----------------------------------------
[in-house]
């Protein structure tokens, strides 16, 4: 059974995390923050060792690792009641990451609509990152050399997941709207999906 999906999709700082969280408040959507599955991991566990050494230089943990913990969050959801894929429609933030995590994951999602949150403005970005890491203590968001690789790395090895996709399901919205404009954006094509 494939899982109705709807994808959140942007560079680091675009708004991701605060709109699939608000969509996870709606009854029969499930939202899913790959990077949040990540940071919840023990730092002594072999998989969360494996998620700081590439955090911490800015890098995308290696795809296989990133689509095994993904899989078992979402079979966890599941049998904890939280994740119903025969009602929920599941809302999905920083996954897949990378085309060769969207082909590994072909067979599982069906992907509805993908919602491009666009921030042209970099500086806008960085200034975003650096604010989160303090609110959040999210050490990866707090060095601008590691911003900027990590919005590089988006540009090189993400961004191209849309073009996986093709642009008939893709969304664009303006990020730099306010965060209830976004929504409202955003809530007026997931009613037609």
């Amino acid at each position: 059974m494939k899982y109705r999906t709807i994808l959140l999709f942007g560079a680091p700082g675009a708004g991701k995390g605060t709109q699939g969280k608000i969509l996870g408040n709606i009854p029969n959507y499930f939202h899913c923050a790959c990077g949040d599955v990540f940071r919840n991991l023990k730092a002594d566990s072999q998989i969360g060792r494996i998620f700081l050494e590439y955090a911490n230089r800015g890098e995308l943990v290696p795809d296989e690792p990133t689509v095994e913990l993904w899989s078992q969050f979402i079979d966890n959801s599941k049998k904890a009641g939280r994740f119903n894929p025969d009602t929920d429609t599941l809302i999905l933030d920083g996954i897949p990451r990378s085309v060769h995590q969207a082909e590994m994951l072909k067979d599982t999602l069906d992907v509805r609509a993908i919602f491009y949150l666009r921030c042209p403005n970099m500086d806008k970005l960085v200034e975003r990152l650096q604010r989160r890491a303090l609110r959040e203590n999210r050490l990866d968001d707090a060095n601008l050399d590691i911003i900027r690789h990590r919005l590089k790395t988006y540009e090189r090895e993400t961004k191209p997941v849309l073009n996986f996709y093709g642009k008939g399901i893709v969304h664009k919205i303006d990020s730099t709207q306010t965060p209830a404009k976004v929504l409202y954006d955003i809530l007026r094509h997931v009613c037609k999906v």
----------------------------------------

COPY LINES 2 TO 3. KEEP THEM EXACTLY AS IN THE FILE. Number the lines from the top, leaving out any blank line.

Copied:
């Protein structure tokens, strides 16, 4: 059974995390923050060792690792009641990451609509990152050399997941709207999906 999906999709700082969280408040959507599955991991566990050494230089943990913990969050959801894929429609933030995590994951999602949150403005970005890491203590968001690789790395090895996709399901919205404009954006094509 494939899982109705709807994808959140942007560079680091675009708004991701605060709109699939608000969509996870709606009854029969499930939202899913790959990077949040990540940071919840023990730092002594072999998989969360494996998620700081590439955090911490800015890098995308290696795809296989990133689509095994993904899989078992979402079979966890599941049998904890939280994740119903025969009602929920599941809302999905920083996954897949990378085309060769969207082909590994072909067979599982069906992907509805993908919602491009666009921030042209970099500086806008960085200034975003650096604010989160303090609110959040999210050490990866707090060095601008590691911003900027990590919005590089988006540009090189993400961004191209849309073009996986093709642009008939893709969304664009303006990020730099306010965060209830976004929504409202955003809530007026997931009613037609």
């Amino acid at each position: 059974m494939k899982y109705r999906t709807i994808l959140l999709f942007g560079a680091p700082g675009a708004g991701k995390g605060t709109q699939g969280k608000i969509l996870g408040n709606i009854p029969n959507y499930f939202h899913c923050a790959c990077g949040d599955v990540f940071r919840n991991l023990k730092a002594d566990s072999q998989i969360g060792r494996i998620f700081l050494e590439y955090a911490n230089r800015g890098e995308l943990v290696p795809d296989e690792p990133t689509v095994e913990l993904w899989s078992q969050f979402i079979d966890n959801s599941k049998k904890a009641g939280r994740f119903n894929p025969d009602t929920d429609t599941l809302i999905l933030d920083g996954i897949p990451r990378s085309v060769h995590q969207a082909e590994m994951l072909k067979d599982t999602l069906d992907v509805r609509a993908i919602f491009y949150l666009r921030c042209p403005n970099m500086d806008k970005l960085v200034e975003r990152l650096q604010r989160r890491a303090l609110r959040e203590n999210r050490l990866d968001d707090a060095n601008l050399d590691i911003i900027r690789h990590r919005l590089k790395t988006y540009e090189r090895e993400t961004k191209p997941v849309l073009n996986f996709y093709g642009k008939g399901i893709v969304h664009k919205i303006d990020s730099t709207q306010t965060p209830a404009k976004v929504l409202y954006d955003i809530l007026r094509h997931v009613c037609k999906v």